Saddiq Dzukogi

Photo: Anne Louise Phillips

A Flock of Birds

I want to force birds against the sky of my mouth.
           Beating their wings toward that infinity of songs.

It’s time for a seed to hold up its eyes to a sun,
           bathing in its last lights. The world would like to spin,

a little faster now. It is not up to me
           to bring the proof of a ghost’s inner longing. My skin is stiff

says the chiropractor, rubbing his hands around my body,
           my bones—how they speak so clearly to him.

The mark of salah on my forehead turns into a flock
           of birds. I am leaving the prairie for the South, where

ancestors were immobile under the toil of cotton. Tears
           irrigate my anguish until anguish opens like a seedpod,

and there is only fragrance. In the dark,
           my eyes are my stars. In the thin voice of a song,

I ask what is the aftermath of bliss? A divination
           piled on the dim uncertainty of my own life.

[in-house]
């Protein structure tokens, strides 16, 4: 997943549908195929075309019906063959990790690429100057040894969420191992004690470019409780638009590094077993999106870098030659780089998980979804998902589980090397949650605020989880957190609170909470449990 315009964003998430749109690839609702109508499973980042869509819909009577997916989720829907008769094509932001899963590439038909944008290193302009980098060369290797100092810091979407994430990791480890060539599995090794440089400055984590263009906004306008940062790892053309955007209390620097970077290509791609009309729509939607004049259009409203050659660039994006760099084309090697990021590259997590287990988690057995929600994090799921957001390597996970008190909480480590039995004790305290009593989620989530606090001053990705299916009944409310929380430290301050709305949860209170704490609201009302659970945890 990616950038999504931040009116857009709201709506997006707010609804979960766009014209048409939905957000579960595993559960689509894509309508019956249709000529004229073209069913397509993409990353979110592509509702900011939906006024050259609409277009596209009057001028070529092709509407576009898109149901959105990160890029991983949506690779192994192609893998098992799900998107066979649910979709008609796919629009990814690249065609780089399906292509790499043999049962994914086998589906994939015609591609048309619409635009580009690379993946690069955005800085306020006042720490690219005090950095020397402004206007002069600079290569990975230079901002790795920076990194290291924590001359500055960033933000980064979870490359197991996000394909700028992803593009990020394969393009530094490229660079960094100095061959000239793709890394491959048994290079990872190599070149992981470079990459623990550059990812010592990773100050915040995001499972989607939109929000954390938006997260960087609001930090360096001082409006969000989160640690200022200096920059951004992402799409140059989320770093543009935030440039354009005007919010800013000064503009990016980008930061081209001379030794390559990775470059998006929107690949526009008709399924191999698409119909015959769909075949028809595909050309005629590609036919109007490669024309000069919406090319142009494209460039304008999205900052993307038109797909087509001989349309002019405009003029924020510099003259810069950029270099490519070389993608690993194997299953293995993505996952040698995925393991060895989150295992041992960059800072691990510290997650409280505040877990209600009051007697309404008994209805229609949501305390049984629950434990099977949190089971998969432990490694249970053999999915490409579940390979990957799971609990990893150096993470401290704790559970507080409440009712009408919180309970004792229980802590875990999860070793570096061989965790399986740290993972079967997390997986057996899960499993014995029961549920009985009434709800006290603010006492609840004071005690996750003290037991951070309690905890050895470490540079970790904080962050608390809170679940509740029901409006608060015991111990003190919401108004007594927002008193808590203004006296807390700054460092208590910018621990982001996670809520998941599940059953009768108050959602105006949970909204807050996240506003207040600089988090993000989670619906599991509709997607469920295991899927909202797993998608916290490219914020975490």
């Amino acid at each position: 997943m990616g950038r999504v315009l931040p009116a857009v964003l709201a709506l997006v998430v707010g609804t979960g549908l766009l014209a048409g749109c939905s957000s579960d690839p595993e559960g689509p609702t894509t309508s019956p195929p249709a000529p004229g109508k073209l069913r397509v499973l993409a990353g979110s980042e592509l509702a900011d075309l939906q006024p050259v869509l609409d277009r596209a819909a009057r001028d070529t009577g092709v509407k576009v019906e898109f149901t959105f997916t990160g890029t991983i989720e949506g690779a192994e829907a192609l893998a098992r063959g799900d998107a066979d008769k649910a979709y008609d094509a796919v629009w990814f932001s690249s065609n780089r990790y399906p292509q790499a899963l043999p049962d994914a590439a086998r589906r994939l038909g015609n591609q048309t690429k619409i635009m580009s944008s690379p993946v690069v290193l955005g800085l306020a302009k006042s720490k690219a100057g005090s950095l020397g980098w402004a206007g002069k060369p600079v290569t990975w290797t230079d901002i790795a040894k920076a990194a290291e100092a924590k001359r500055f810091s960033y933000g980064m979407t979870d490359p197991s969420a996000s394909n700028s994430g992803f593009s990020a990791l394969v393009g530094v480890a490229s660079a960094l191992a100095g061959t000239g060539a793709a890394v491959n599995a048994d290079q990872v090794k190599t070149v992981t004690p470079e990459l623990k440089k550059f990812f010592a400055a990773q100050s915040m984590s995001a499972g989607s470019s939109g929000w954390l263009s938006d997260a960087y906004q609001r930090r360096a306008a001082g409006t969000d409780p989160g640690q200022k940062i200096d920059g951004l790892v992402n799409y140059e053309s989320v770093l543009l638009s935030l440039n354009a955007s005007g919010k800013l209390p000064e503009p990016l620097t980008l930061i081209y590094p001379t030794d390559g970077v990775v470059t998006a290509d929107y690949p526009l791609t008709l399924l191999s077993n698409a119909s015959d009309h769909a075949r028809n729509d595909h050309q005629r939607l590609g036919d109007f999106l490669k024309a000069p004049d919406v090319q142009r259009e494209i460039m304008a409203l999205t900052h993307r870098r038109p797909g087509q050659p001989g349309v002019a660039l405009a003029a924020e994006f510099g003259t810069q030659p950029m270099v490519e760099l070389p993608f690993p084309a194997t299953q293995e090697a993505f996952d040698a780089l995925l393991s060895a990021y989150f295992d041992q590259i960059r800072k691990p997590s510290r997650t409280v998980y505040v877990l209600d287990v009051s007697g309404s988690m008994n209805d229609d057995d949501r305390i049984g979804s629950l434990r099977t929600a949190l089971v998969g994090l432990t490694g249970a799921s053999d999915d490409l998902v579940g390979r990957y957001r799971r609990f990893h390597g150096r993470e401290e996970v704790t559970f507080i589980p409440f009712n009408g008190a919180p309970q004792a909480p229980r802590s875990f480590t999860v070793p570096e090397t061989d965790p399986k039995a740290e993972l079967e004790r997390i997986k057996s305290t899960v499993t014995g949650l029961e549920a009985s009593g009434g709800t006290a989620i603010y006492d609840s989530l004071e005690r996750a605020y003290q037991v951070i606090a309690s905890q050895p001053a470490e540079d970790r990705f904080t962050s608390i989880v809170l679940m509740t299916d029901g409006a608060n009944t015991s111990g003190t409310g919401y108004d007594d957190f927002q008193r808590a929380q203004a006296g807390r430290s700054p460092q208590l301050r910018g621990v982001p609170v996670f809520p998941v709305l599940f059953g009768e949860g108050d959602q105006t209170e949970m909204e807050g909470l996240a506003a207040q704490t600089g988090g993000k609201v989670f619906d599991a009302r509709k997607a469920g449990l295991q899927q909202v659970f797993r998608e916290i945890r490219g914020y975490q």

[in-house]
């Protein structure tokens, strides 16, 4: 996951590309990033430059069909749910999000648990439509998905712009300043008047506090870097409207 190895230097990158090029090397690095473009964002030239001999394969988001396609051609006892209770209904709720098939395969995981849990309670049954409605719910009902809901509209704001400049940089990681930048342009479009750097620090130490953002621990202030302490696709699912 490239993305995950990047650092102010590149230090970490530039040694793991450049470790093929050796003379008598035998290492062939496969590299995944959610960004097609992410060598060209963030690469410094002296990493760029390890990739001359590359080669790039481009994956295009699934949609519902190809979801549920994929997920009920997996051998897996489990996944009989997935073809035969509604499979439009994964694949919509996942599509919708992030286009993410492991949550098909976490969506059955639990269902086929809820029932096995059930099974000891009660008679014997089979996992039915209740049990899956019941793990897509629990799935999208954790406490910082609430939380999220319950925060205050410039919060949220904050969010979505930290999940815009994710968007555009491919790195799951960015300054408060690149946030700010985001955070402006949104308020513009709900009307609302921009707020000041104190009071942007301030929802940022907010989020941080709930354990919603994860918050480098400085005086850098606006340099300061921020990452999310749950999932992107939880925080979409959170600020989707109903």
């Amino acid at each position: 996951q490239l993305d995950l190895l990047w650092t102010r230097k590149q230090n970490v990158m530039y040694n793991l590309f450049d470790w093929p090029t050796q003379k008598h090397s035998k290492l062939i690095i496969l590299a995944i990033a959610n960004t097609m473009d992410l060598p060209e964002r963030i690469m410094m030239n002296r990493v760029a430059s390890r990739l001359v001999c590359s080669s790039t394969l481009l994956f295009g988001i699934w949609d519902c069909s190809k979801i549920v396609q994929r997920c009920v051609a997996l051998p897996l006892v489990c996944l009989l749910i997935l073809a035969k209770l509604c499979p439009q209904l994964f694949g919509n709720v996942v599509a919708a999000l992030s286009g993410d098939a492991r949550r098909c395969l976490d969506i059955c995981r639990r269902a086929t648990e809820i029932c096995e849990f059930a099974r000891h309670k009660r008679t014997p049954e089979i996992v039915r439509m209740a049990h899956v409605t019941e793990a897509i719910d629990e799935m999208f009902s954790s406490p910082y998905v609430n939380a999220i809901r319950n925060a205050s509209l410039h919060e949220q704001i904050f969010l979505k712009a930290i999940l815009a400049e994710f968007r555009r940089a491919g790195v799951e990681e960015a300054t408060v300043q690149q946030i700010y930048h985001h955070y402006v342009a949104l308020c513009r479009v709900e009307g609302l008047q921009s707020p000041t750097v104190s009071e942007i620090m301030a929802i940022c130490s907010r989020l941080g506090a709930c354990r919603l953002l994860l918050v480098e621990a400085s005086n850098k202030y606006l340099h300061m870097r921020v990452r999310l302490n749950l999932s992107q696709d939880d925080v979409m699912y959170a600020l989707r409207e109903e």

Is it not chaos?
           The soil, overfed with the tacky molasses of grief, is dying.

And I am a ghost of my own wants, afflicted with desire to live longer
           than my dreams. I still cart around the traumas of a body

long gone. In my sockets I carry the eclipsed eyes of the moon,
           hoping the past is wedged between its margins.

The Death of Shadows

In the morning light, twirling
beyond the silence I have worn
quite easily throughout the night,
my shadows are a wake

of unrequited lovers playing
upon the fleeting form of my loneliness—
Memories like a haunting beast
delude me with nostalgia

as I gather myself like a body of wants
into the safety of du’a. I am lonelier
than the white pine. At least
the Southern Winter’s wind comes

to shake its branches. Even
though I loiter on the cliff
of a love that wants me, I refuse
to fall. I open my mouth, wide

and swallow the light of joy.

SADDIQ DZUKOGI is a Nigerian poet and Asst. professor of English at Mississippi State University. He is the author of Your Crib, My Qibla (University of Nebraska Press, 2021), winner of the 2022 Derek Walcott Prize for Poetry, and the 2022 Julie Suk Award. He is the recipient of numerous fellowships from the Nebraska Art Council, the University of Nebraska-Lincoln, Pen America, and Ebedi International Residency. His poetry is featured in various magazines including POETRY, Ploughshares, Kenyon Review, Poetry London, Guernica, Cincinnati Review, Gulf Coast, and Prairie Schooner. Saddiq lives and writes from Starkville, Mississippi.

Read more by Saddiq Dzukogi

Poem in POETRY
Another poem in POETRY
Two poems in LIT